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 Table of Contents  
ARTICLE
Year : 2012  |  Volume : 1  |  Issue : 1  |  Page : 29-33

Time series cross-correlation analysis of HIV seropositivity and pulmonary tuberculosis among migrants entering Kuwait


1 Department of Community Medicine and Behavioural Sciences, Faculty of Medicine, University, P.O. Box 24923, Safat 13110, Kuwait
2 Ports and Borders Health Division, Ministry of Health, P.O. Box 32830, Rumaithiya 25410, Kuwait

Date of Web Publication28-Feb-2017

Correspondence Address:
Saeed Akhtar
Department of Community Medicine and Behavioural Sciences, Faculty of Medicine, Kuwait University, P.O. Box 24923, Safat 13110
Kuwait
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Source of Support: None, Conflict of Interest: None


DOI: 10.1016/j.ijmyco.2012.01.005

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  Abstract 


Background: There is a paucity of published data on burden and pattern of dual infection with Mycobacterium tuberculosis and HIV among migrants from South Asia, South-east Asia and sub-Saharan Africa entering the Middle-East, particularly Kuwait. Therefore, this study assessed the overall prevalence of HIV infection and pulmonary tuberculosis (TB) and evaluated the ecological relationship between them.
Methods: Time series cross-correlation analysis was used to determine the ecological time-lagged relationship between the monthly proportions (per 100,000) of HIV seropositive and pulmonary TB cases among migrant workers that entered Kuwait between January 1, 1997 and December 31, 2006.
Results: During the study period, overall prevalence (per 100,000) of HIV seropositivity and pulmonary TB among the migrants was 21 (494/23,28,582) (95% CI: 19–23), and 198 (4608/23,28,582) (95% CI: 192–204), respectively. Estimated cross-correlation function revealed a significant positive correlation (0.292±0.093) at lag −3 representing a positive relationship between the proportions of HIV seropositive (per 100,000) migrants tested 3 months earlier and the proportion of pulmonary TB (per 100,000) cases detected among migrants in a given month. Thus, the peak in proportion of pulmonary TB cases preceded the peak in proportion of HIV seropositive migrants indicating a direct time-lagged association between HIV seropositivity and the prevalence of pulmonary TB among migrants.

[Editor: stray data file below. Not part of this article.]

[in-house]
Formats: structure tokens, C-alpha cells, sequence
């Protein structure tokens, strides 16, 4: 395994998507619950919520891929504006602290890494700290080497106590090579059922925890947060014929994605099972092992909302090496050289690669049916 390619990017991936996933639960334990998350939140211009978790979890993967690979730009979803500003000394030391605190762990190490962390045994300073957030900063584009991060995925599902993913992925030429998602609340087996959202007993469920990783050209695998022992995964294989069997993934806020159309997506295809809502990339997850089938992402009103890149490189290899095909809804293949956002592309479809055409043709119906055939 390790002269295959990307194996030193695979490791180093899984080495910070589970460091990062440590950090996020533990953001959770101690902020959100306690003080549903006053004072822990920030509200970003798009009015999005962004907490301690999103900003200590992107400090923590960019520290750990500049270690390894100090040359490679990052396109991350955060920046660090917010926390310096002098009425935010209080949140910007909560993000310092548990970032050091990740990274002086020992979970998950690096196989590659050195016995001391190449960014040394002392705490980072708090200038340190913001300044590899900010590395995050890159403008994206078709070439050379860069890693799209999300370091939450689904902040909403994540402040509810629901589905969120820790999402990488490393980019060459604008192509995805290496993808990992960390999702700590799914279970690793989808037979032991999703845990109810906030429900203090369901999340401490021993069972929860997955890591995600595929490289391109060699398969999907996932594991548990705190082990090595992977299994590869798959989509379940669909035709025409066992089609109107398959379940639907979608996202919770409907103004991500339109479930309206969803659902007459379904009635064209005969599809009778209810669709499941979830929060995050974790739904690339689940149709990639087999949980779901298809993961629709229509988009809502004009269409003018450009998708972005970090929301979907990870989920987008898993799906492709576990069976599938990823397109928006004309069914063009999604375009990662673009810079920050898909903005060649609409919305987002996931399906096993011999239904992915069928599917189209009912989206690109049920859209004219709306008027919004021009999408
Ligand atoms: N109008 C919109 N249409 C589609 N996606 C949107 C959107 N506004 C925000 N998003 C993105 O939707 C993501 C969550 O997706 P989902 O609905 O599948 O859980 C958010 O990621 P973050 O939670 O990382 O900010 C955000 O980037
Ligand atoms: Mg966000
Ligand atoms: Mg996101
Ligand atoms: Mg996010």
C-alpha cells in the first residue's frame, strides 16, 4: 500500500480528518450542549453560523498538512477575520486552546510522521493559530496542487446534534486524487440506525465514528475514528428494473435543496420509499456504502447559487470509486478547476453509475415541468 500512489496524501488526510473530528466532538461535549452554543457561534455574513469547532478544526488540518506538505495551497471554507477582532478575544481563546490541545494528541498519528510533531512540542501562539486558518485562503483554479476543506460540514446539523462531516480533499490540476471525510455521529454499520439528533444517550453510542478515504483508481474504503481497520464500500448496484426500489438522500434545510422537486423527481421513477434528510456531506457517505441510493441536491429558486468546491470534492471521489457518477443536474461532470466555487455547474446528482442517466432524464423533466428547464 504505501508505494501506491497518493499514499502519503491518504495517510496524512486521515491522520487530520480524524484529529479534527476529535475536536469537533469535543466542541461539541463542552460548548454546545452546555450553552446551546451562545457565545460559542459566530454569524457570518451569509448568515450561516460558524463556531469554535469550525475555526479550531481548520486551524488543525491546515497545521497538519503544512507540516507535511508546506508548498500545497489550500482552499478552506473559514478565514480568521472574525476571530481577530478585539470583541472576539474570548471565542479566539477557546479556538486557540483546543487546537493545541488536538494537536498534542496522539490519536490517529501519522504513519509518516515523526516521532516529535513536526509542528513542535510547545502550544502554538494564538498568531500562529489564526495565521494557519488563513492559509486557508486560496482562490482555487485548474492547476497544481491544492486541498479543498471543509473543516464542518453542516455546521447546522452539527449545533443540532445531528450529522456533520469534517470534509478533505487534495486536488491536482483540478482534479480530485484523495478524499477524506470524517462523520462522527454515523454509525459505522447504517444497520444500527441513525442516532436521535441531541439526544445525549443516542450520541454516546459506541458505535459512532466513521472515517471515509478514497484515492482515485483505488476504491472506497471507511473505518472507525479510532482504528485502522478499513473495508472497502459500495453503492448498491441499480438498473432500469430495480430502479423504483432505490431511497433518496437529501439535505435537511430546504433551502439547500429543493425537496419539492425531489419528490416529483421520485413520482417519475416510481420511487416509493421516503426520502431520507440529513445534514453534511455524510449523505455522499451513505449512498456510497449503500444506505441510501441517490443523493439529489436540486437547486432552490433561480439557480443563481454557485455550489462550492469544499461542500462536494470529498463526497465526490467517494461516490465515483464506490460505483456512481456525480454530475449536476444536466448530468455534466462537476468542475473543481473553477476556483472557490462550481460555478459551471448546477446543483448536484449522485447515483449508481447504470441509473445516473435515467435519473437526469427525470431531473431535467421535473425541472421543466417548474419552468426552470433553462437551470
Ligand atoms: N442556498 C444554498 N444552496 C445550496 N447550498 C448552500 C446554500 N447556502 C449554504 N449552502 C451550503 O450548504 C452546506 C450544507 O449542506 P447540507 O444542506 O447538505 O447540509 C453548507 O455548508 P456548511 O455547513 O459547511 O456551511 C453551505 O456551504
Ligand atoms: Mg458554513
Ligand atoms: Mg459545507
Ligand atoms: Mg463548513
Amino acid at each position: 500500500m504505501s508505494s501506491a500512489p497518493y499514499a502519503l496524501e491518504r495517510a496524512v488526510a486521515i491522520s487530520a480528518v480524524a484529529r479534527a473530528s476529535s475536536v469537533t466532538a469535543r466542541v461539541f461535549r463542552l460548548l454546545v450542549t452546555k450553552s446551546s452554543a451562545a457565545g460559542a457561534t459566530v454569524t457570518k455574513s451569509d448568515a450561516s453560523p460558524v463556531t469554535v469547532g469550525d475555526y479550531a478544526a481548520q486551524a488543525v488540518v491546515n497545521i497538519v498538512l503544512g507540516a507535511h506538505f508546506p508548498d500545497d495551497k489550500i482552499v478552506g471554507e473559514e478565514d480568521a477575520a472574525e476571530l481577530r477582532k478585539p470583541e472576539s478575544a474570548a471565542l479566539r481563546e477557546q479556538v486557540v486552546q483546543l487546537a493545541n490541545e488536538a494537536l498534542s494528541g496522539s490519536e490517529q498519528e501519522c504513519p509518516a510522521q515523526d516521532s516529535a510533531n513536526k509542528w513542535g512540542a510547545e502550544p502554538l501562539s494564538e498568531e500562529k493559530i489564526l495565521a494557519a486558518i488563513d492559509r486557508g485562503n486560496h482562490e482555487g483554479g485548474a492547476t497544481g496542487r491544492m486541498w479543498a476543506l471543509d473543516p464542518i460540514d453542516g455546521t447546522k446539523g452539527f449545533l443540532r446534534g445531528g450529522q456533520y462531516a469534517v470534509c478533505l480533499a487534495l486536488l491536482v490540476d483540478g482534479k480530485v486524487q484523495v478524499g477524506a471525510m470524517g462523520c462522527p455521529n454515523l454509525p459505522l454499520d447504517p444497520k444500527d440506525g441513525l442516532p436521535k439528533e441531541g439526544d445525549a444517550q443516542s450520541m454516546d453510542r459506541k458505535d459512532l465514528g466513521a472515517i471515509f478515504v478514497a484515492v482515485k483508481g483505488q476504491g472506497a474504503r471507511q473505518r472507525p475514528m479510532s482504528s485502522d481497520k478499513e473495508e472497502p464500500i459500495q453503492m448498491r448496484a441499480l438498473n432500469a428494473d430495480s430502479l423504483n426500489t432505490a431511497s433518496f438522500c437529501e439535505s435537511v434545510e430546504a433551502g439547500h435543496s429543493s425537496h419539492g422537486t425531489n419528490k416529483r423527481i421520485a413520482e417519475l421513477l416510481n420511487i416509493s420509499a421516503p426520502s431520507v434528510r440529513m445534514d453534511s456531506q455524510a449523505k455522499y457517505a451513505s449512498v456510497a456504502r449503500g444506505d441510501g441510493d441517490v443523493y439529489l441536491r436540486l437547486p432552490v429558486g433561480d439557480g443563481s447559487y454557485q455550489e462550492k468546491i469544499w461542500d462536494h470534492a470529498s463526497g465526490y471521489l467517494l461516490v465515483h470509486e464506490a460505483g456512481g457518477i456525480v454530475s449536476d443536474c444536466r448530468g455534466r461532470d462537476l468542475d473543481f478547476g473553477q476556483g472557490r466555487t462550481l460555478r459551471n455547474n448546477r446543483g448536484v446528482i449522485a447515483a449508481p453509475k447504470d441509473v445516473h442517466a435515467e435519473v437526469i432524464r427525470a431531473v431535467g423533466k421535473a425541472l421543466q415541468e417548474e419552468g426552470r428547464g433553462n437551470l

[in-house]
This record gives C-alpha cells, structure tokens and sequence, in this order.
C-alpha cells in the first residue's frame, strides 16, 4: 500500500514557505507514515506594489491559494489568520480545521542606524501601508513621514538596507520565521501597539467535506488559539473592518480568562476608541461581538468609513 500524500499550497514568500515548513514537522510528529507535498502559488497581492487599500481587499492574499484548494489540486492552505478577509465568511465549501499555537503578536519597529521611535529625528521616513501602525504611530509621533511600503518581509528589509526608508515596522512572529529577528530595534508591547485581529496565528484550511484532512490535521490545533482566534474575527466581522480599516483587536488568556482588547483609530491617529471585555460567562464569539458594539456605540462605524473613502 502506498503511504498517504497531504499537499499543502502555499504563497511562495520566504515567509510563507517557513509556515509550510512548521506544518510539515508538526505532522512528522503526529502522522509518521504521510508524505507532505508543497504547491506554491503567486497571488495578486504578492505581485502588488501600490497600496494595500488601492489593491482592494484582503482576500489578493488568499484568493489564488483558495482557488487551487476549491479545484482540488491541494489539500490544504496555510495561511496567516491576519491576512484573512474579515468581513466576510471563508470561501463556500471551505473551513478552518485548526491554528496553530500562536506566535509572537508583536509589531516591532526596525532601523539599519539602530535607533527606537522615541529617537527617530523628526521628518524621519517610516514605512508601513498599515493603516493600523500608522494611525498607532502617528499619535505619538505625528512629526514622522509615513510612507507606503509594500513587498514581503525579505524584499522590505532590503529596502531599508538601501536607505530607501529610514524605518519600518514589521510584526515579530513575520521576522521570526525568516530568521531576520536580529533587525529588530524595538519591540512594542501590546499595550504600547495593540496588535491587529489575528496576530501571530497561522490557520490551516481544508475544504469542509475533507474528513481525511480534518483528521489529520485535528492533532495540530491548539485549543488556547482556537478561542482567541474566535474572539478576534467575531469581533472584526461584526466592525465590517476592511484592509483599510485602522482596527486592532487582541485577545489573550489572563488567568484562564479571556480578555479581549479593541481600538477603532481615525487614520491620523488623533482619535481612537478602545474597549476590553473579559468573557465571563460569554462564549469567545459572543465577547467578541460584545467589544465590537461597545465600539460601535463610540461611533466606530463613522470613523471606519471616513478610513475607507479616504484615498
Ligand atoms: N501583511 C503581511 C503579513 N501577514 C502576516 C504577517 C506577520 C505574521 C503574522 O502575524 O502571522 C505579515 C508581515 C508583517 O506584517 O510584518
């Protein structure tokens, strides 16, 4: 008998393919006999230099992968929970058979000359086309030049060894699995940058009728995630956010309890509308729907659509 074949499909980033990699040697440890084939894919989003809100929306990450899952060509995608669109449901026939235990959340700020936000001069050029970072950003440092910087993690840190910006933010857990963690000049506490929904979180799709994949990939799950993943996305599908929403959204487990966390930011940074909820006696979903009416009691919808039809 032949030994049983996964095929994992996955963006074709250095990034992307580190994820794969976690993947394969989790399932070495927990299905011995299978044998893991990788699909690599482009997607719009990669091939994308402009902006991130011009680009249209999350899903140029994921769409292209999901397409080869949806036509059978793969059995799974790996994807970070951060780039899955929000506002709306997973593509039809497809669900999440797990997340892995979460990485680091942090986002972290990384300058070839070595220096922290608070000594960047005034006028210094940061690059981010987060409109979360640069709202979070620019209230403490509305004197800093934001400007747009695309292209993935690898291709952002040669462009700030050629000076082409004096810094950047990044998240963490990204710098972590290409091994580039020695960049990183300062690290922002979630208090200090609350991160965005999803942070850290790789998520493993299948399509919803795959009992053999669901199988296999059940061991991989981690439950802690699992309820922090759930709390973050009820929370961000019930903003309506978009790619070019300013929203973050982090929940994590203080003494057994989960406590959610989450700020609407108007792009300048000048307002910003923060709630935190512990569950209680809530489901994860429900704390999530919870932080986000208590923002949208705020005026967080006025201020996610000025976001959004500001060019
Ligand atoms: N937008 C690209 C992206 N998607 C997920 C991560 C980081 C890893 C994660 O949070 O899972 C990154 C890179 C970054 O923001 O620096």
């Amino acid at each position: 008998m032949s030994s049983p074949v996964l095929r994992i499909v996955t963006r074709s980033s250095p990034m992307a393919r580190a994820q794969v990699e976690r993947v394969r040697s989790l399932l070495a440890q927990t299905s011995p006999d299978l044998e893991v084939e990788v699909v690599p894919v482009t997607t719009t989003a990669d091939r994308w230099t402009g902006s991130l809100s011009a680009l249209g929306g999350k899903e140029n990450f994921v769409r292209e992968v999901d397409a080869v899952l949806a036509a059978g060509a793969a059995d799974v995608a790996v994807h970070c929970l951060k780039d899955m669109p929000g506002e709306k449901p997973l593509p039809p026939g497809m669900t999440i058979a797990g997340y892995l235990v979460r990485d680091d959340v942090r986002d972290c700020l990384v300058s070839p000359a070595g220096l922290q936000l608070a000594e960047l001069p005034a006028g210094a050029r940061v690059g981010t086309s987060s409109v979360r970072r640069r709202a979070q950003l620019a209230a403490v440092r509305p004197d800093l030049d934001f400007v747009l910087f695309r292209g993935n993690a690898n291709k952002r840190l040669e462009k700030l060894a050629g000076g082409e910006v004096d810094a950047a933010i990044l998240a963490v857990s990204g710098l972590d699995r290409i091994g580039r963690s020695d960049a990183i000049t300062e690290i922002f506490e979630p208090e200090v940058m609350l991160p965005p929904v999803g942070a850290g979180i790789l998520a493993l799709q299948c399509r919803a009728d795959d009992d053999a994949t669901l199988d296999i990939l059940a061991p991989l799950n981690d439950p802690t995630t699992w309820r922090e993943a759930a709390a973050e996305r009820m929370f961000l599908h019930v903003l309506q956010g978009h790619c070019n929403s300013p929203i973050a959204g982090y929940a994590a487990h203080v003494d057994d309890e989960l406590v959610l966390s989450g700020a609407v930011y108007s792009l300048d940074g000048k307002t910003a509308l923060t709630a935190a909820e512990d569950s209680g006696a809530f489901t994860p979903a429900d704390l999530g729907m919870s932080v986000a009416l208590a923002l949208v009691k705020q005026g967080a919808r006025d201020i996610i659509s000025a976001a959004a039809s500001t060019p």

Conclusions: HIV infection seemed to have played a significant role in the re-activation of latent M. tuberculosis infection in this migrant population. While currently less evident, in near future, however, TB and HIV/AIDS control programmes in the countries of origin of migrants may face a crucial challenge. Knowledge of serious consequences of association between HIV infection and pulmonary TB allows the promotion of public heath education to reduce the exposure to these infections. Future studies may focus on evaluating the impact of public health education programs on this dual burden of HIV infection and pulmonary TB in migrants.

Keywords: HIV, Pulmonary tuberculosis, Cross-correlation, Migrants, Kuwait


How to cite this article:
Akhtar S, Mohammad HG. Time series cross-correlation analysis of HIV seropositivity and pulmonary tuberculosis among migrants entering Kuwait. Int J Mycobacteriol 2012;1:29-33

How to cite this URL:
Akhtar S, Mohammad HG. Time series cross-correlation analysis of HIV seropositivity and pulmonary tuberculosis among migrants entering Kuwait. Int J Mycobacteriol [serial online] 2012 [cited 2019 Jul 22];1:29-33. Available from: http://www.ijmyco.org/text.asp?2012/1/1/29/201195




  Introduction Top


Currently, tuberculosis (TB) is a leading cause of morbidity and mortality among HIV/AIDS patients worldwide [1],[2]. Globally, at least one third of the 39.5 million people estimated to be living with HIV are likely to be infected with Mycobacterium tuberculosis [2]. Co-infection with M. tuberculosis and HIV can lead to increased difficulties in TB diagnosis, an increased frequency of treatment and side effects, and an increased incidence of relapse and re-infection. HIV and M. tuberculosis have a synergistic interaction; each accentuates the progression of the other. The immunosuppression associated with HIV infection is a strong risk factor for the progression of latent infection with M. tuberculosis to active TB and enhanced susceptibility to new infection [3],[4],[5]. The estimated proportion of HIV-attributable TB cases has increased worldwide from 4.2% in 1990 to 13.8% in 2000 [4]. Indeed, the epidemic of HIV infection has had a substantial impact on the diffusion, clinical presentation and management of, and public health issues relevant to TB [5].